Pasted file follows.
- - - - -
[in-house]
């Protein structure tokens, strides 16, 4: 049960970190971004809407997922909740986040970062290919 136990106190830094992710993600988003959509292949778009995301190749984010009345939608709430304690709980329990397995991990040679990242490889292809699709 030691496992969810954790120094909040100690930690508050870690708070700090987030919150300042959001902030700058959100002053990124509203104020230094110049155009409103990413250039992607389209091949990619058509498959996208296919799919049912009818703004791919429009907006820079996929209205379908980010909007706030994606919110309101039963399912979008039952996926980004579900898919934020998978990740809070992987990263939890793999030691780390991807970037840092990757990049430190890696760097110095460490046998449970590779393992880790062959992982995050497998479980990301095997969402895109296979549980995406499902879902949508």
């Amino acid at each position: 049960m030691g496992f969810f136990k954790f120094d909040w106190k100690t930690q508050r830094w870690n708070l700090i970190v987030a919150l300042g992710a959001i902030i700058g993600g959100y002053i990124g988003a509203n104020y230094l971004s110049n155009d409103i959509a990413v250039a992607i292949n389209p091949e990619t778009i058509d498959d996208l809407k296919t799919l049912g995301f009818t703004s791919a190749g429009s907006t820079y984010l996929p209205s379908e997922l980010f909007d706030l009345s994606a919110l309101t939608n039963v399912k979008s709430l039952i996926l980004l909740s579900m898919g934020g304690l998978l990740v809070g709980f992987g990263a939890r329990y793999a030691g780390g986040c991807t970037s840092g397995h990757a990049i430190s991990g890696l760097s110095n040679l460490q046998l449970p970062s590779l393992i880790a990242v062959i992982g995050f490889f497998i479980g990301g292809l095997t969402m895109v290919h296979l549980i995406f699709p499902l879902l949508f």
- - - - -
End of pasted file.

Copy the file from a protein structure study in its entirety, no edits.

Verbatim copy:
[in-house]
């Protein structure tokens, strides 16, 4: 049960970190971004809407997922909740986040970062290919 136990106190830094992710993600988003959509292949778009995301190749984010009345939608709430304690709980329990397995991990040679990242490889292809699709 030691496992969810954790120094909040100690930690508050870690708070700090987030919150300042959001902030700058959100002053990124509203104020230094110049155009409103990413250039992607389209091949990619058509498959996208296919799919049912009818703004791919429009907006820079996929209205379908980010909007706030994606919110309101039963399912979008039952996926980004579900898919934020998978990740809070992987990263939890793999030691780390991807970037840092990757990049430190890696760097110095460490046998449970590779393992880790062959992982995050497998479980990301095997969402895109296979549980995406499902879902949508």
């Amino acid at each position: 049960m030691g496992f969810f136990k954790f120094d909040w106190k100690t930690q508050r830094w870690n708070l700090i970190v987030a919150l300042g992710a959001i902030i700058g993600g959100y002053i990124g988003a509203n104020y230094l971004s110049n155009d409103i959509a990413v250039a992607i292949n389209p091949e990619t778009i058509d498959d996208l809407k296919t799919l049912g995301f009818t703004s791919a190749g429009s907006t820079y984010l996929p209205s379908e997922l980010f909007d706030l009345s994606a919110l309101t939608n039963v399912k979008s709430l039952i996926l980004l909740s579900m898919g934020g304690l998978l990740v809070g709980f992987g990263a939890r329990y793999a030691g780390g986040c991807t970037s840092g397995h990757a990049i430190s991990g890696l760097s110095n040679l460490q046998l449970p970062s590779l393992i880790a990242v062959i992982g995050f490889f497998i479980g990301g292809l095997t969402m895109v290919h296979l549980i995406f699709p499902l879902l949508f």